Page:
Big and small objects are represented in a medial to lateral organization across ventral visual cortex
Konkle & Oliva
The physical size of objects determines our interaction with them: we handle small objects (glass, calculator), and we move around large-scale objects (chair, piano). Here, we find that this functional dissociation is reflected in distinct neural activity patterns across the ventral visual cortex of adult human observers. Observers were shown pictures of objects with known small and large sizes (e.g. strawberry vs piano) presented at the same retinal size on the screen. A bilateral region in the parahippocampal gyrus was preferentially active to big objects versus small objects, while an adjacent left-lateralized subregion in inferior temporal cortex as well as a region on that lateral occipital temporal cortex were preferentially active to small versus big objects. Control experiments show that these regions are not driven by any specific object categories, are robust to changes in retinal size, and respond systematically during mental imagery. In subsequent mapping experiments examining known size, a smooth continuum across the range of object size was seen in half the observers, while a more categorical (big-medial/small-lateral) organization was seen in the remaining participants. These results show objects of big and small known real-world sizes preferentially activate anterior ventral visual cortex in a medial to lateral organization, respectively, suggesting that the real-world size of objects may be an informative property for characterizing the organization of visual object knowledge along ventral visual cortex.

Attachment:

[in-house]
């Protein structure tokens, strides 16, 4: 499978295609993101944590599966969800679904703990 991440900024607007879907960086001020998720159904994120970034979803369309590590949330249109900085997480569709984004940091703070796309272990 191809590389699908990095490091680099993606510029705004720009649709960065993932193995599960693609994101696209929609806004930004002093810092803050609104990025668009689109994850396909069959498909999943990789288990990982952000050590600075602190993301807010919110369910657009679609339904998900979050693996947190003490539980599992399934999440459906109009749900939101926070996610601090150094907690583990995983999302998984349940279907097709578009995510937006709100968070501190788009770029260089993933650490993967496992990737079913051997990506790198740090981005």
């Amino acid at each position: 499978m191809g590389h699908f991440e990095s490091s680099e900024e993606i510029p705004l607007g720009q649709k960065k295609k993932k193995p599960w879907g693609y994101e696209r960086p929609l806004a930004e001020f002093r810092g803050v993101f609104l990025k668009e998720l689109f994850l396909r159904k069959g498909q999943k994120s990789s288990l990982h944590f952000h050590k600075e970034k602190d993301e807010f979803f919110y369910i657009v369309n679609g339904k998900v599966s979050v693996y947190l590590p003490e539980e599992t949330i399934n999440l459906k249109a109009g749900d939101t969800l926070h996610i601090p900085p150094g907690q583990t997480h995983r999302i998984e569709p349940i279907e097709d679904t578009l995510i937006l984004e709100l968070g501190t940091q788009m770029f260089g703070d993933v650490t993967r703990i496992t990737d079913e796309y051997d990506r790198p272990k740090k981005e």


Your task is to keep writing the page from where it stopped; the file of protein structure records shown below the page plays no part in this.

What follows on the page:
Konkle, T., & Oliva, A. (2011). Big and small objects are represented in a medial to lateral organization across ventral visual cortex. Talk to be presented at the Concepts, Actions, and Objects annual meeting, May 19-22, Rovereto, Italy.